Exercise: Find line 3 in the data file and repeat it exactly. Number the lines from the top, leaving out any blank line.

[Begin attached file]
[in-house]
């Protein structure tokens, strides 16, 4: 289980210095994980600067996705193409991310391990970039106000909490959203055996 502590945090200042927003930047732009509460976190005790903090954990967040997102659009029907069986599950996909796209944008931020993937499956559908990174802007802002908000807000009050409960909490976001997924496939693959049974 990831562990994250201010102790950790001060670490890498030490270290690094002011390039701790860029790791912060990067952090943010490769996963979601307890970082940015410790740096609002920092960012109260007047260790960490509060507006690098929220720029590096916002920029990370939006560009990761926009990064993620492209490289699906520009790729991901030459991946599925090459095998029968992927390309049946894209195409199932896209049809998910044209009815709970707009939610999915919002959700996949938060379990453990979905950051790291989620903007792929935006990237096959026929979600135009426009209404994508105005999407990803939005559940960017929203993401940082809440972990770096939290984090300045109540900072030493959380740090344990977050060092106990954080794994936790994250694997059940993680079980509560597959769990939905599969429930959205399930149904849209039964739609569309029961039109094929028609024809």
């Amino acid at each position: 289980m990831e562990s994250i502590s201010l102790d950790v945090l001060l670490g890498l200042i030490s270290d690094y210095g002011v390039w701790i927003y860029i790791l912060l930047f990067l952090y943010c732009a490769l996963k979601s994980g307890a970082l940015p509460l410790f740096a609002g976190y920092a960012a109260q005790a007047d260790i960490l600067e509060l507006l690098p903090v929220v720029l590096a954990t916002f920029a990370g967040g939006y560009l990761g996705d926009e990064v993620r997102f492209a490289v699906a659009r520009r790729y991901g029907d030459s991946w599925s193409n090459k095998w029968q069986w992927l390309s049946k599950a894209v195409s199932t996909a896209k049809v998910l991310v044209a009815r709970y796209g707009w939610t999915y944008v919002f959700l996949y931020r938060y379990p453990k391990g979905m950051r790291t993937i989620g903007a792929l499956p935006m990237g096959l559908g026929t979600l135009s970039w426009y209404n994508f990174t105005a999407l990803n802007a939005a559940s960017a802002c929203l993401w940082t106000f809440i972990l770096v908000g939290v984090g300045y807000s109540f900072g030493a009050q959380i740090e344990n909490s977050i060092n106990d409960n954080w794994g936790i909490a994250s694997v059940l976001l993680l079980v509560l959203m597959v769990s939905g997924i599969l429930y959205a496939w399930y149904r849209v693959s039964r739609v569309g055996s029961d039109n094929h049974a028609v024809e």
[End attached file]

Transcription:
């Amino acid at each position: 289980m990831e562990s994250i502590s201010l102790d950790v945090l001060l670490g890498l200042i030490s270290d690094y210095g002011v390039w701790i927003y860029i790791l912060l930047f990067l952090y943010c732009a490769l996963k979601s994980g307890a970082l940015p509460l410790f740096a609002g976190y920092a960012a109260q005790a007047d260790i960490l600067e509060l507006l690098p903090v929220v720029l590096a954990t916002f920029a990370g967040g939006y560009l990761g996705d926009e990064v993620r997102f492209a490289v699906a659009r520009r790729y991901g029907d030459s991946w599925s193409n090459k095998w029968q069986w992927l390309s049946k599950a894209v195409s199932t996909a896209k049809v998910l991310v044209a009815r709970y796209g707009w939610t999915y944008v919002f959700l996949y931020r938060y379990p453990k391990g979905m950051r790291t993937i989620g903007a792929l499956p935006m990237g096959l559908g026929t979600l135009s970039w426009y209404n994508f990174t105005a999407l990803n802007a939005a559940s960017a802002c929203l993401w940082t106000f809440i972990l770096v908000g939290v984090g300045y807000s109540f900072g030493a009050q959380i740090e344990n909490s977050i060092n106990d409960n954080w794994g936790i909490a994250s694997v059940l976001l993680l079980v509560l959203m597959v769990s939905g997924i599969l429930y959205a496939w399930y149904r849209v693959s039964r739609v569309g055996s029961d039109n094929h049974a028609v024809e």